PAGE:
The Martingale Trading System

A risky, but effective hack to recover your losses →

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Today in less than 5 minutes:

1) Theory of mean reversion
2) The Martingale Trading System
3) Martingale vs. Anti-Martingale

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Theory of Mean Reversion

Have you ever driven along a winding mountain road?

You might have noticed that your car tends to veer off course when you accelerate too quickly or brake suddenly. Yet, no matter how far you stray, there's always a force pulling you back toward the center of the road.

This force resembles the concept of mean reversion in the stock markets, where prices tend to revert to their average value after significant deviations.

Notice the below chart of the NIFTY IT index, and how the prices are treating its 200-DMA as support, always reverting to it after a jump:


A concept taught in 8th grade, mean reversion is not only seen in stock prices but also applies to volatility, earnings, trading strategies, and a range of different indicators.

If applied well, this theory can be used to generate excellent returns from the stock market as well as other asset classes.

By the way, you can learn a range of profitable equity and option trading strategies on, trusted by 87,000+ traders.

In today’s issue, we will be learning a unique, but risky, trading system that has its roots in mean reversion ↓

The Martingale System

Based on the theory of mean reversion, the Martingale system assumes that you will eventually win even after a string of losses.

The strategy involves doubling the trade size after each loss, aiming to cover previous losses and generate a profit with the next successful trade. 

For instance, if you start with a ₹10 trade and lose, you double your capital to ₹20 on the next trade, and so on, until you win. The profit from the winning trade is expected to offset all previous losses, and then you restart with the original trade size of ₹10.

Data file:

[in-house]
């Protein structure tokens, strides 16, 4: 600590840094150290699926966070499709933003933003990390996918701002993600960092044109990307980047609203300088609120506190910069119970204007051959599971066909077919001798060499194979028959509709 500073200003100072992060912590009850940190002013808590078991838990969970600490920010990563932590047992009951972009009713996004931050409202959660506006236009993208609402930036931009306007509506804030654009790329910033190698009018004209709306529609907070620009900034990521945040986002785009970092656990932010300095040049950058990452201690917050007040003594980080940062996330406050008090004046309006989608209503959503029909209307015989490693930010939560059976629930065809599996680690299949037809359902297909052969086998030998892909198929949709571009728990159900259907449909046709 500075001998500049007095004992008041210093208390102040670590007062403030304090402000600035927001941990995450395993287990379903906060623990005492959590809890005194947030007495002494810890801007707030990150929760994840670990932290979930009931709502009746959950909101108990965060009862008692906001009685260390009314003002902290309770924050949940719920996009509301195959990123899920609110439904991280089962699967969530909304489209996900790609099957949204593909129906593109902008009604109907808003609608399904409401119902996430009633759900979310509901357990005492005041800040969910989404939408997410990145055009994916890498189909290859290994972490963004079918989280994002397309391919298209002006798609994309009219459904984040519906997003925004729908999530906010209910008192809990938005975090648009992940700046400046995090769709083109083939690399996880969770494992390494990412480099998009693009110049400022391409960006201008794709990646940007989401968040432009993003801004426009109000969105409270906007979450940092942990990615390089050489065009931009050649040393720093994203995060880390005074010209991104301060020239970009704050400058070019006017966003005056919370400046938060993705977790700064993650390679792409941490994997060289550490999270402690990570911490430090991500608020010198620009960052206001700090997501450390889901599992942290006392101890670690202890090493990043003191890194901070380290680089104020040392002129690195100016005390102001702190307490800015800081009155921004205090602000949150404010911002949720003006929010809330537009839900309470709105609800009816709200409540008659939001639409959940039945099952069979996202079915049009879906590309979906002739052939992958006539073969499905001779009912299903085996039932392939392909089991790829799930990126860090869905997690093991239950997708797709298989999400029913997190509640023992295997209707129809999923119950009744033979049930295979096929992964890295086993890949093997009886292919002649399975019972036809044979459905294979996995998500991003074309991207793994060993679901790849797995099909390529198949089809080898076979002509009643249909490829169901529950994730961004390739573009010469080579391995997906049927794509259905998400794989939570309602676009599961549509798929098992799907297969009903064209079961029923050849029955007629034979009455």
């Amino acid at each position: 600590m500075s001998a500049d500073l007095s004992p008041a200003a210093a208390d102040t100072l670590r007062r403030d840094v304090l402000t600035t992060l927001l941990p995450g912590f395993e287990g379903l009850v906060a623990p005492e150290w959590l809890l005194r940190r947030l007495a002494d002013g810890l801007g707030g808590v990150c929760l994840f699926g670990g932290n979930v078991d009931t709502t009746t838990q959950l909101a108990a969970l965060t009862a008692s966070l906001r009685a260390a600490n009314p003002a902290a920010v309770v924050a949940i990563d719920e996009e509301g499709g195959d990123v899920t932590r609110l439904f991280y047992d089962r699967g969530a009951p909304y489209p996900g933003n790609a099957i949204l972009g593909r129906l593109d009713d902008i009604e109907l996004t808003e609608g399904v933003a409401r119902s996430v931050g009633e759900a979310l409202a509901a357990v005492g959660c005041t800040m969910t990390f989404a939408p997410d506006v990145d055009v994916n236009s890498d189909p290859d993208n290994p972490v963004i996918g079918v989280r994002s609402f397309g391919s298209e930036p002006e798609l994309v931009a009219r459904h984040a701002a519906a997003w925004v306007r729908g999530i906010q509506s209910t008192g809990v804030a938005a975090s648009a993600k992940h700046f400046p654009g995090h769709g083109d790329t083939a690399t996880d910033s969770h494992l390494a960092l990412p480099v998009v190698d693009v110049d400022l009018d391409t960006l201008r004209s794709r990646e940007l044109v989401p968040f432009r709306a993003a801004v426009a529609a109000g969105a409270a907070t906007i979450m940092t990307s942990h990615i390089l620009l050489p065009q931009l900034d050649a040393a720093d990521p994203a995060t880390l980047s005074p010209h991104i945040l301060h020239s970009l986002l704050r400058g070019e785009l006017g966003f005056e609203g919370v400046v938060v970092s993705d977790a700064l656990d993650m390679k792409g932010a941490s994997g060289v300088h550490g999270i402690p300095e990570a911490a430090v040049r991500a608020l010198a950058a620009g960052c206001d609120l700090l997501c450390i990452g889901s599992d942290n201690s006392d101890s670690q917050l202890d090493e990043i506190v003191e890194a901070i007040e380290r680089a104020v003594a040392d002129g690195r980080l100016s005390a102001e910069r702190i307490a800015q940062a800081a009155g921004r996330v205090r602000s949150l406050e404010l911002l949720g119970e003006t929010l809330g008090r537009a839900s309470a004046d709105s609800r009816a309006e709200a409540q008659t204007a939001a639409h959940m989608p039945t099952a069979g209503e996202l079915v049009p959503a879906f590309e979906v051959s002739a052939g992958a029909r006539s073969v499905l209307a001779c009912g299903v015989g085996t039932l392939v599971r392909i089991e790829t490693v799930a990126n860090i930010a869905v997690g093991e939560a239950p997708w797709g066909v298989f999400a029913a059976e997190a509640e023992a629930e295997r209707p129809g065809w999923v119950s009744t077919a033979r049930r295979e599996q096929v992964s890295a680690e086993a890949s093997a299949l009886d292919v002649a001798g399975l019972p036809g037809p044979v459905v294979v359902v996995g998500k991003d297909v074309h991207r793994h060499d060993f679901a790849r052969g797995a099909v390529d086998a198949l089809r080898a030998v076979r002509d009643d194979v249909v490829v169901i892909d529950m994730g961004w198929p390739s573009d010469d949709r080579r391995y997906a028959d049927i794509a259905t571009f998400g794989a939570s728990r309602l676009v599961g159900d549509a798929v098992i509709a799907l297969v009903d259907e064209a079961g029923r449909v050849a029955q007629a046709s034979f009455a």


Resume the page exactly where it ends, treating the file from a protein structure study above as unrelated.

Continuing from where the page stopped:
How to deploy the Martingale system

1) Deploy an amount you are ready to lose without hesitation. If you will remain unaffected by giving away 5% of your total capital, then it’s ideal to not deploy more than 5%. We suggest you start with 2%.

2) Determine the technical strategy you would like to deploy. The strategy should have a win rate of at least >50%.

3) Choose the stock / index you would like to deploy this in. Studies show that this system is well-suited for stocks and asset classes characterized by frequent sideways movement, as it can effectively capture more instances of mean reversion.

4) If a winning trade occurs, reset to your original trade size but if it's a losing trade occurs, double the size for the next trade until a new winning trade is achieved. Expert traders recommend discontinuing the strategy after 3 winning trades have been achieved.

5) Make sure you are following a sound strategy with the right entry, exits, and stop losses.

Note that there is no guarantee of a winning trade. The system assumes that mean reversion will come into play eventually, and the growing size will help offset losses.

The Martingale Strategy will fail if you don't have the capital to see it through until your investments experience a reversal, which makes it pretty similar to gambling.

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Martingale vs. Anti-Martingale

There exists a system that is the opposite of the Martingale system. Aptly called the anti-martingale system, this system is a methodology to amplify winning streaks and minimize losing streaks.

Here, a trader would double up on winning trades and reduce the amount in case of losing trades 😇

We also found a study that explains the return characteristics of the two systems in discussion:

Source: ForexOP

Martingale vs. Anti-Martingale

Upon studying the returns from the two systems, the following conclusions can be made:

  • Returns from the Martingale system appear as fat tails characterized by steady, positive returns and ‘one-off’ losses. The anti-Martingale system, on the other hand, has lower variance and its returns are more clustered around the mean.

  • The Martingale system is suitable for flat, sideways markets while the anti-martingale system is most suited for volatile, trending markets.

Note that both strategies are risky and rely on statistical principles, which make them suitable only if followed for a long enough period.

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